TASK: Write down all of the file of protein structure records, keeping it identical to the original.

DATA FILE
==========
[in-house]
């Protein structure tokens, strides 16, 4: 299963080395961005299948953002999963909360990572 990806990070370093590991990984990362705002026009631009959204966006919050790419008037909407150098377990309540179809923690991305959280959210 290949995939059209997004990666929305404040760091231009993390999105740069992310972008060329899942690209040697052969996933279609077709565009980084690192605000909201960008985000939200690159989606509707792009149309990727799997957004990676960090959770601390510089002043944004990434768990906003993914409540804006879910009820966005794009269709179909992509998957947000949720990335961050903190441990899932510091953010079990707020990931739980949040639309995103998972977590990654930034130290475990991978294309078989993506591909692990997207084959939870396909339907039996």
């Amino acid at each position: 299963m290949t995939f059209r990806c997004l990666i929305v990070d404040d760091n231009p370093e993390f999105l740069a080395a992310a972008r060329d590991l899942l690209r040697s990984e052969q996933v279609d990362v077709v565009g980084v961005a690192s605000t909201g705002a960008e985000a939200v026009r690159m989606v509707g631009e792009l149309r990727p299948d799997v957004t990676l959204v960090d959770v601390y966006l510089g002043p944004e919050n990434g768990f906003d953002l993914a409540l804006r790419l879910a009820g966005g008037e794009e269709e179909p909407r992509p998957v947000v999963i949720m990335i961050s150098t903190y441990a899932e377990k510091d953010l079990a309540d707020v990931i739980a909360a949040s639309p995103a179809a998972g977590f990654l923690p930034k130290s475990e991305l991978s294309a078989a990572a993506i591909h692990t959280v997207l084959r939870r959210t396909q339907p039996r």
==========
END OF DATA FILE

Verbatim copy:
[in-house]
């Protein structure tokens, strides 16, 4: 299963080395961005299948953002999963909360990572 990806990070370093590991990984990362705002026009631009959204966006919050790419008037909407150098377990309540179809923690991305959280959210 290949995939059209997004990666929305404040760091231009993390999105740069992310972008060329899942690209040697052969996933279609077709565009980084690192605000909201960008985000939200690159989606509707792009149309990727799997957004990676960090959770601390510089002043944004990434768990906003993914409540804006879910009820966005794009269709179909992509998957947000949720990335961050903190441990899932510091953010079990707020990931739980949040639309995103998972977590990654930034130290475990991978294309078989993506591909692990997207084959939870396909339907039996």
């Amino acid at each position: 299963m290949t995939f059209r990806c997004l990666i929305v990070d404040d760091n231009p370093e993390f999105l740069a080395a992310a972008r060329d590991l899942l690209r040697s990984e052969q996933v279609d990362v077709v565009g980084v961005a690192s605000t909201g705002a960008e985000a939200v026009r690159m989606v509707g631009e792009l149309r990727p299948d799997v957004t990676l959204v960090d959770v601390y966006l510089g002043p944004e919050n990434g768990f906003d953002l993914a409540l804006r790419l879910a009820g966005g008037e794009e269709e179909p909407r992509p998957v947000v999963i949720m990335i961050s150098t903190y441990a899932e377990k510091d953010l079990a309540d707020v990931i739980a909360a949040s639309p995103a179809a998972g977590f990654l923690p930034k130290s475990e991305l991978s294309a078989a990572a993506i591909h692990t959280v997207l084959r939870r959210t396909q339907p039996r």